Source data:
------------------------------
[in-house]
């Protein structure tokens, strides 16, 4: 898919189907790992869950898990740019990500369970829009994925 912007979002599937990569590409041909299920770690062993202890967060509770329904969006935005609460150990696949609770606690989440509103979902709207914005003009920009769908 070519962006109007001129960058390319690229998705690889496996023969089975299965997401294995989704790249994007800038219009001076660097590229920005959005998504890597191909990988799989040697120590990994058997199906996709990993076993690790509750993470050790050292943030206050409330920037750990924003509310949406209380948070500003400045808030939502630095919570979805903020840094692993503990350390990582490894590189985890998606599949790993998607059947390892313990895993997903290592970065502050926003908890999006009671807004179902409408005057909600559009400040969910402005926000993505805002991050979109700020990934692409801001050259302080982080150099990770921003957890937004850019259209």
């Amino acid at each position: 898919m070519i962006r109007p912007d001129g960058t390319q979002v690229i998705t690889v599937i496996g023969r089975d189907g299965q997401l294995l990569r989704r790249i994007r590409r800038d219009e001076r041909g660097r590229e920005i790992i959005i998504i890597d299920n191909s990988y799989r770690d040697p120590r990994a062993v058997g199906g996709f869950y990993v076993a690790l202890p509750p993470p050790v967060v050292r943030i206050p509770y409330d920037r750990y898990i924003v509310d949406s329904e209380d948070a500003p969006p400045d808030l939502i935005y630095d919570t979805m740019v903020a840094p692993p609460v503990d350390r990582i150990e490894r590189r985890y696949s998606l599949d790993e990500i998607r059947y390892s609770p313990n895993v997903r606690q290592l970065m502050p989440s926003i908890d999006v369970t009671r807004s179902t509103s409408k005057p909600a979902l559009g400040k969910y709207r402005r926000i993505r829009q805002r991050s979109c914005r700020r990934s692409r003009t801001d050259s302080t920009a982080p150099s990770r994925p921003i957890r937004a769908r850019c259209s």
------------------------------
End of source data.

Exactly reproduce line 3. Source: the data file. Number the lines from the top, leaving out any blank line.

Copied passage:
């Amino acid at each position: 898919m070519i962006r109007p912007d001129g960058t390319q979002v690229i998705t690889v599937i496996g023969r089975d189907g299965q997401l294995l990569r989704r790249i994007r590409r800038d219009e001076r041909g660097r590229e920005i790992i959005i998504i890597d299920n191909s990988y799989r770690d040697p120590r990994a062993v058997g199906g996709f869950y990993v076993a690790l202890p509750p993470p050790v967060v050292r943030i206050p509770y409330d920037r750990y898990i924003v509310d949406s329904e209380d948070a500003p969006p400045d808030l939502i935005y630095d919570t979805m740019v903020a840094p692993p609460v503990d350390r990582i150990e490894r590189r985890y696949s998606l599949d790993e990500i998607r059947y390892s609770p313990n895993v997903r606690q290592l970065m502050p989440s926003i908890d999006v369970t009671r807004s179902t509103s409408k005057p909600a979902l559009g400040k969910y709207r402005r926000i993505r829009q805002r991050s979109c914005r700020r990934s692409r003009t801001d050259s302080t920009a982080p150099s990770r994925p921003i957890r937004a769908r850019c259209s």